Our management is responsible for establishing and maintaining adequate internal control over financial reporting to provide reasonable assurance regarding the reliability of our financial reporting and the preparation of financial statements for external purposes in accordance with U.S. generally accepted accounting principles, or GAAP. If we are unable to maintain adequate internal control over financial reporting, we might be unable to report our financial information on a timely basis and might suffer adverse regulatory consequences or violate NYSE listing standards. There could also be a negative reaction in the financial markets due to a loss of investor confidence in us and the reliability of our financial statements. We have in the past and may in the future discover areas of our internal financial and accounting controls and procedures that need improvement. Our internal control over financial reporting will not prevent or detect all error and all fraud. A control system, no matter how well conceived and operated, can provide only reasonable, not absolute, assurance that the objectives of the control system will be met. Because of the inherent limitations in all control systems, no evaluation of controls can provide absolute assurance that all control issues and instances of fraud, if any, within our company will be detected. If we are unable to maintain proper and effective internal controls, we may not be able to produce accurate financial statements on a timely basis, which could adversely affect our ability to operate our business and could result in regulatory action, and could require us to restate, our financial statements. Any such restatement could result in a loss of public confidence in the reliability of our financial statements and sanctions imposed on us by the SEC.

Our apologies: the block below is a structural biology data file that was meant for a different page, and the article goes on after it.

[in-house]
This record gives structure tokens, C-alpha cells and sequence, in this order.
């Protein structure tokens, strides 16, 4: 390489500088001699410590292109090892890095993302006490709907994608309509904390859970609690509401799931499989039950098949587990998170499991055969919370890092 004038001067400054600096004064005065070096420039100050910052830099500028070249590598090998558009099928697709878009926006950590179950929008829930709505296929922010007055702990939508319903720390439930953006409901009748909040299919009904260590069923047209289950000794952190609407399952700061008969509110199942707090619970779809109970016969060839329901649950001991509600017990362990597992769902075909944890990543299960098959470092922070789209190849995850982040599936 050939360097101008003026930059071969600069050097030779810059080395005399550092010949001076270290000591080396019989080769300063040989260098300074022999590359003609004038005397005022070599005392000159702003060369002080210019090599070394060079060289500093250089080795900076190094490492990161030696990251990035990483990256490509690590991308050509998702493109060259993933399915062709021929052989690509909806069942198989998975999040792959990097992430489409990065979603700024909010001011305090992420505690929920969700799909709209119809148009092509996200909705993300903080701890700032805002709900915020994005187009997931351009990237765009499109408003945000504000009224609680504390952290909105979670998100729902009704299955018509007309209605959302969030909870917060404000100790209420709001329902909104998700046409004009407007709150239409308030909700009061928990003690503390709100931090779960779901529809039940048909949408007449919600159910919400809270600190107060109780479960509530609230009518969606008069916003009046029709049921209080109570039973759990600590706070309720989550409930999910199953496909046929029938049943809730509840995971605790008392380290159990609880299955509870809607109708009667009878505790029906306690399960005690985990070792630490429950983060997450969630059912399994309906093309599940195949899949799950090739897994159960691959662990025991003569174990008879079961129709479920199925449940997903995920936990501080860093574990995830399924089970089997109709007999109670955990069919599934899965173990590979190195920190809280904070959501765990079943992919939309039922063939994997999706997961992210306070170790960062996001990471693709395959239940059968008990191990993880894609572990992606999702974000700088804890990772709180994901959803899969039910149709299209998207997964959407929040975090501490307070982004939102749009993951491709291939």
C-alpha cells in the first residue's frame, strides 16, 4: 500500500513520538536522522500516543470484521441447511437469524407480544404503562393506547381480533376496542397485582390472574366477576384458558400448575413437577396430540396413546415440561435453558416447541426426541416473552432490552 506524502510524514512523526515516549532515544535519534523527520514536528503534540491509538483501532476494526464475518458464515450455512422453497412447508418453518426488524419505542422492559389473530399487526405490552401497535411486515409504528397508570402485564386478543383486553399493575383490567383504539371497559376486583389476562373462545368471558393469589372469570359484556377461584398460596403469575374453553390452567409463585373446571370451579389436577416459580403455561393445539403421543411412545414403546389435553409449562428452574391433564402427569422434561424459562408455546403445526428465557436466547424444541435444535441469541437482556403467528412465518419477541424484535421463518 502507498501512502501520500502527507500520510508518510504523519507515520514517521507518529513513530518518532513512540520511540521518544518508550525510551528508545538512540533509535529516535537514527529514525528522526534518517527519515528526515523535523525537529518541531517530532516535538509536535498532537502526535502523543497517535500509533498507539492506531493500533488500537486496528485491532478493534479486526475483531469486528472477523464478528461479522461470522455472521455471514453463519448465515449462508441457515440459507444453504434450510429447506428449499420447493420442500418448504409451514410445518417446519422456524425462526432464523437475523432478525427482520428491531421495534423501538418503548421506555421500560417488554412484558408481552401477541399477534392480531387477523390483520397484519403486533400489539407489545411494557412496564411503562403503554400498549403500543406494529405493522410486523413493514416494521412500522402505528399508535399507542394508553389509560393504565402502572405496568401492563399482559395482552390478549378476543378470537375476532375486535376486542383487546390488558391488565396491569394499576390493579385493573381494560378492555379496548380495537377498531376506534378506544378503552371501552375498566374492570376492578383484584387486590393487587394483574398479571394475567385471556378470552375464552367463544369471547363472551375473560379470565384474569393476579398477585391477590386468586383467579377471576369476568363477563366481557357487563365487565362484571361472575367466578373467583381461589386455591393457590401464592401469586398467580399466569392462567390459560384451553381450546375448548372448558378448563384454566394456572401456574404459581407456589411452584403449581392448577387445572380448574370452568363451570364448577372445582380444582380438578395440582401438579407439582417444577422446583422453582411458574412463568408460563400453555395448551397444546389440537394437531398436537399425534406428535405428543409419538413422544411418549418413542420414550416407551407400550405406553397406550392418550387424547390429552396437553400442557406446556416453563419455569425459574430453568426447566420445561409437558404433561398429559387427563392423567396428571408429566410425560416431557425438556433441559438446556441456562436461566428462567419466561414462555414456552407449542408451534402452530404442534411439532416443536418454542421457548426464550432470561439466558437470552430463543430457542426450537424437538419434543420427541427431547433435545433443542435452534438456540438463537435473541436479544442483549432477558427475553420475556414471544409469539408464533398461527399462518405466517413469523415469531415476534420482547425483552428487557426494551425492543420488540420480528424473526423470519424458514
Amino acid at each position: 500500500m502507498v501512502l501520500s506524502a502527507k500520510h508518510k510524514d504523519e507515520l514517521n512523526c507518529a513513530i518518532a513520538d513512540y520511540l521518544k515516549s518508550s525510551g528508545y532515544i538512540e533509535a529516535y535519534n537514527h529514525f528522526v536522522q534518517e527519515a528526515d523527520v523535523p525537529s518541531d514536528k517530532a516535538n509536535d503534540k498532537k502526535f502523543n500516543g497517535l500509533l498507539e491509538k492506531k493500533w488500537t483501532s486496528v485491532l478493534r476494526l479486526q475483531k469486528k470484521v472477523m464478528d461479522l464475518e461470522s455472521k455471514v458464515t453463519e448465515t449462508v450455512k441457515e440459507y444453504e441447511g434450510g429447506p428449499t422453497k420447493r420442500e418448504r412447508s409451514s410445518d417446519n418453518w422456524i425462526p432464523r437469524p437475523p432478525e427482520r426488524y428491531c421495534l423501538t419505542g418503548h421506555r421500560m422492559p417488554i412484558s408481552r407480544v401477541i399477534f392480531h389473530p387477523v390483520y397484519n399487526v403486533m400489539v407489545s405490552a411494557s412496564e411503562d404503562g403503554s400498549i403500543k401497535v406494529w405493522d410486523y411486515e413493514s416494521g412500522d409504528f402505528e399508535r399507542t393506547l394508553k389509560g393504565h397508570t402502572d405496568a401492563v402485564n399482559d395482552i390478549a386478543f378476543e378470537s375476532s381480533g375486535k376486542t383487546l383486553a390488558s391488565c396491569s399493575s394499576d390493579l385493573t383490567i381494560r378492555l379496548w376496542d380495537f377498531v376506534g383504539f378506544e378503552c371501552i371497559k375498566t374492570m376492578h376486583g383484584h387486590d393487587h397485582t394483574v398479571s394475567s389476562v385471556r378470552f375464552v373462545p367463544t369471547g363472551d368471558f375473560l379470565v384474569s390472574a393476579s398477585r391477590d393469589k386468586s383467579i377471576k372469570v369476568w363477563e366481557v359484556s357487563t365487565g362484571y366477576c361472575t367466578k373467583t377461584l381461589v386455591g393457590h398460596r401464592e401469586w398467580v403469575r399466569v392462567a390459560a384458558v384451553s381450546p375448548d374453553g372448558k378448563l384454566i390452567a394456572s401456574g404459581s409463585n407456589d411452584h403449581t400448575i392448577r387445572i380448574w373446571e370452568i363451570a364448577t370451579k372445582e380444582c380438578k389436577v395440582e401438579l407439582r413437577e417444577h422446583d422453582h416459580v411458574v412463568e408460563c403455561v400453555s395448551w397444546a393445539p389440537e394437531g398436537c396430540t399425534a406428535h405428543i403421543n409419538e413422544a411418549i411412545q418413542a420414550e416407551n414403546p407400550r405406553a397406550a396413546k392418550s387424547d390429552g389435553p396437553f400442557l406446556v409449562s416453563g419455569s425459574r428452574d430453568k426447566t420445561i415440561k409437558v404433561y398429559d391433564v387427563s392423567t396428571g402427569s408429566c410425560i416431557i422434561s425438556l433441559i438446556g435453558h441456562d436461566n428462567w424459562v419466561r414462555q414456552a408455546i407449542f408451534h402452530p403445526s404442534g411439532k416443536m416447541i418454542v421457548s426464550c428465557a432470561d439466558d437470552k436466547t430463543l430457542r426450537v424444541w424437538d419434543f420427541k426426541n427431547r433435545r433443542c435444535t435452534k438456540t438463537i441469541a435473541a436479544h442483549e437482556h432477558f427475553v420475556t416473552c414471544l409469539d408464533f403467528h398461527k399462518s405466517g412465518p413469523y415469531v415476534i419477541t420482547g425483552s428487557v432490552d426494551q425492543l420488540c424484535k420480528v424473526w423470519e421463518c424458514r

Changes in accounting standards or inaccurate estimates or assumptions in the application of accounting policies could adversely affect our financial condition and results of operations.